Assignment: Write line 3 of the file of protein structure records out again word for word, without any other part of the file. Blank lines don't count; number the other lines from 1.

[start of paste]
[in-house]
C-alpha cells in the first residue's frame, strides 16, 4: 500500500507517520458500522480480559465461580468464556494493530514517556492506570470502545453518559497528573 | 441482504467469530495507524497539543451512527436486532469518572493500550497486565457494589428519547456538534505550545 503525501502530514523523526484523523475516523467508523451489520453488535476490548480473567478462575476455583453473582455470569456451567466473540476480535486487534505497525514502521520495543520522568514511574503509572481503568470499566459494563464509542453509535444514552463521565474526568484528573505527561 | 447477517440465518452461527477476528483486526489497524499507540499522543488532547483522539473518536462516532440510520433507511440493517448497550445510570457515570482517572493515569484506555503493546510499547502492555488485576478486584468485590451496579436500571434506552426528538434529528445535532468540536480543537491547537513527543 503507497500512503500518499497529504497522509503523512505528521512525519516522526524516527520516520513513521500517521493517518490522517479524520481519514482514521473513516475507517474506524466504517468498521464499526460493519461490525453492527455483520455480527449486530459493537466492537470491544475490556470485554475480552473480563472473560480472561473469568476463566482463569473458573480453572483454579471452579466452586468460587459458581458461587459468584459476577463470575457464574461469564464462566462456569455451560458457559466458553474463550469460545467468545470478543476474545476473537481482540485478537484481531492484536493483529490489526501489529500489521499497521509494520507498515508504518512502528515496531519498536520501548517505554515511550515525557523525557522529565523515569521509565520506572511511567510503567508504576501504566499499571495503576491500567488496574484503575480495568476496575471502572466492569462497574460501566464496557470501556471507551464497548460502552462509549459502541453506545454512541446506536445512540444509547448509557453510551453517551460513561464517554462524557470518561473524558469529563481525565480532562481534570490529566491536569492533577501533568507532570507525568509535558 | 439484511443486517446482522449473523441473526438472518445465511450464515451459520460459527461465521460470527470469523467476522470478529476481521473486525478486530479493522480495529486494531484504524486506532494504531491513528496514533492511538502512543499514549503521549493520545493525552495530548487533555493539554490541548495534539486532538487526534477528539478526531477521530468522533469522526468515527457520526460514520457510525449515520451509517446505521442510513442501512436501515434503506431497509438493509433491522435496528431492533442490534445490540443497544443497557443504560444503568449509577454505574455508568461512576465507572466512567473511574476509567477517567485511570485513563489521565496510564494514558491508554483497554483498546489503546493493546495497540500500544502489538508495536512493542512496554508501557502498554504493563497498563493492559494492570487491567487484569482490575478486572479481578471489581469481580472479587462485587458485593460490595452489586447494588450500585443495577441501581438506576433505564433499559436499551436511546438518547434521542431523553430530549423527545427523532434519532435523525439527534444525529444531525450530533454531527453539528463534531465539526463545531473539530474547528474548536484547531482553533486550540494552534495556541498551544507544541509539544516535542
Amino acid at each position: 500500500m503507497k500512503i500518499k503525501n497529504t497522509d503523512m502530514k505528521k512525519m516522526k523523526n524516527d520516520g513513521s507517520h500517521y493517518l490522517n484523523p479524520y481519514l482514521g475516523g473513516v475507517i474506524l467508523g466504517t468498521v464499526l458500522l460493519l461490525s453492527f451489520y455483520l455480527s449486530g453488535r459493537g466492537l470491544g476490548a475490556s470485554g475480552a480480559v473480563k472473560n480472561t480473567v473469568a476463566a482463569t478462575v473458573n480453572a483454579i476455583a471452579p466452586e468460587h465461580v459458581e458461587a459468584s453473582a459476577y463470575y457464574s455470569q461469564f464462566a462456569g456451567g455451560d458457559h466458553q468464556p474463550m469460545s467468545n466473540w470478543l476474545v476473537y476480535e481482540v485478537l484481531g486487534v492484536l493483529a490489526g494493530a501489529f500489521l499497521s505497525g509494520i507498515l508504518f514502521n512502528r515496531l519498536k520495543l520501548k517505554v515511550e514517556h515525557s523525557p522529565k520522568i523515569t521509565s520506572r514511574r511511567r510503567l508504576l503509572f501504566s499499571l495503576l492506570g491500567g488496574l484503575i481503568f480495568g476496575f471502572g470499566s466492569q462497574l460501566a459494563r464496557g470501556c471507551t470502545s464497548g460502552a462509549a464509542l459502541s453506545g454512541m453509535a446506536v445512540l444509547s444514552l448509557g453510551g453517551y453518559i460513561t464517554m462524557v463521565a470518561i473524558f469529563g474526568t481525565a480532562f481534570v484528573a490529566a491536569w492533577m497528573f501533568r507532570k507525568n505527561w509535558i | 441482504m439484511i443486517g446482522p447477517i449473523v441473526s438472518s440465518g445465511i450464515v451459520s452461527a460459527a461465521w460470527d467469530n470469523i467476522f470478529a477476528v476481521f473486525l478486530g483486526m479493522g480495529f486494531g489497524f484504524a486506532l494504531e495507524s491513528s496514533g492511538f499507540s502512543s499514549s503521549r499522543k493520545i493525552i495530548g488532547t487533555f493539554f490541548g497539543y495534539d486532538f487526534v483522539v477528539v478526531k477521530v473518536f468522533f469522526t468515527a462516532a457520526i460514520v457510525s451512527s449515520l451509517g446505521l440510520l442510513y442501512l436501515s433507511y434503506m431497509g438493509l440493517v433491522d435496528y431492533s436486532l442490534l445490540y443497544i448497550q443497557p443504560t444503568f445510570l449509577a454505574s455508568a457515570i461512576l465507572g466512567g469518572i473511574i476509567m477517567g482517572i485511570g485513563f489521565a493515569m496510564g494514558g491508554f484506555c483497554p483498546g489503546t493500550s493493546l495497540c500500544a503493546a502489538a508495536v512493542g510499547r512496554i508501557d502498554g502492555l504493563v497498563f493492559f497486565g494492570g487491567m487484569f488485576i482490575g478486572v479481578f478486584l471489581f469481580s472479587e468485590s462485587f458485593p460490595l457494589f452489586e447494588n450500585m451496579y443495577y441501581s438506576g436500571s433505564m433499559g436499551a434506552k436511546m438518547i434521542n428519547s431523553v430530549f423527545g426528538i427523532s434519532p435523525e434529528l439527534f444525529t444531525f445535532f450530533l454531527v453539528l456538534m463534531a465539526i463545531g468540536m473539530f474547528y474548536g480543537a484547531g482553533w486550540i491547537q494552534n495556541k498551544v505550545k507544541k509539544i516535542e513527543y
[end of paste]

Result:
Amino acid at each position: 500500500m503507497k500512503i500518499k503525501n497529504t497522509d503523512m502530514k505528521k512525519m516522526k523523526n524516527d520516520g513513521s507517520h500517521y493517518l490522517n484523523p479524520y481519514l482514521g475516523g473513516v475507517i474506524l467508523g466504517t468498521v464499526l458500522l460493519l461490525s453492527f451489520y455483520l455480527s449486530g453488535r459493537g466492537l470491544g476490548a475490556s470485554g475480552a480480559v473480563k472473560n480472561t480473567v473469568a476463566a482463569t478462575v473458573n480453572a483454579i476455583a471452579p466452586e468460587h465461580v459458581e458461587a459468584s453473582a459476577y463470575y457464574s455470569q461469564f464462566a462456569g456451567g455451560d458457559h466458553q468464556p474463550m469460545s467468545n466473540w470478543l476474545v476473537y476480535e481482540v485478537l484481531g486487534v492484536l493483529a490489526g494493530a501489529f500489521l499497521s505497525g509494520i507498515l508504518f514502521n512502528r515496531l519498536k520495543l520501548k517505554v515511550e514517556h515525557s523525557p522529565k520522568i523515569t521509565s520506572r514511574r511511567r510503567l508504576l503509572f501504566s499499571l495503576l492506570g491500567g488496574l484503575i481503568f480495568g476496575f471502572g470499566s466492569q462497574l460501566a459494563r464496557g470501556c471507551t470502545s464497548g460502552a462509549a464509542l459502541s453506545g454512541m453509535a446506536v445512540l444509547s444514552l448509557g453510551g453517551y453518559i460513561t464517554m462524557v463521565a470518561i473524558f469529563g474526568t481525565a480532562f481534570v484528573a490529566a491536569w492533577m497528573f501533568r507532570k507525568n505527561w509535558i | 441482504m439484511i443486517g446482522p447477517i449473523v441473526s438472518s440465518g445465511i450464515v451459520s452461527a460459527a461465521w460470527d467469530n470469523i467476522f470478529a477476528v476481521f473486525l478486530g483486526m479493522g480495529f486494531g489497524f484504524a486506532l494504531e495507524s491513528s496514533g492511538f499507540s502512543s499514549s503521549r499522543k493520545i493525552i495530548g488532547t487533555f493539554f490541548g497539543y495534539d486532538f487526534v483522539v477528539v478526531k477521530v473518536f468522533f469522526t468515527a462516532a457520526i460514520v457510525s451512527s449515520l451509517g446505521l440510520l442510513y442501512l436501515s433507511y434503506m431497509g438493509l440493517v433491522d435496528y431492533s436486532l442490534l445490540y443497544i448497550q443497557p443504560t444503568f445510570l449509577a454505574s455508568a457515570i461512576l465507572g466512567g469518572i473511574i476509567m477517567g482517572i485511570g485513563f489521565a493515569m496510564g494514558g491508554f484506555c483497554p483498546g489503546t493500550s493493546l495497540c500500544a503493546a502489538a508495536v512493542g510499547r512496554i508501557d502498554g502492555l504493563v497498563f493492559f497486565g494492570g487491567m487484569f488485576i482490575g478486572v479481578f478486584l471489581f469481580s472479587e468485590s462485587f458485593p460490595l457494589f452489586e447494588n450500585m451496579y443495577y441501581s438506576g436500571s433505564m433499559g436499551a434506552k436511546m438518547i434521542n428519547s431523553v430530549f423527545g426528538i427523532s434519532p435523525e434529528l439527534f444525529t444531525f445535532f450530533l454531527v453539528l456538534m463534531a465539526i463545531g468540536m473539530f474547528y474548536g480543537a484547531g482553533w486550540i491547537q494552534n495556541k498551544v505550545k507544541k509539544i516535542e513527543y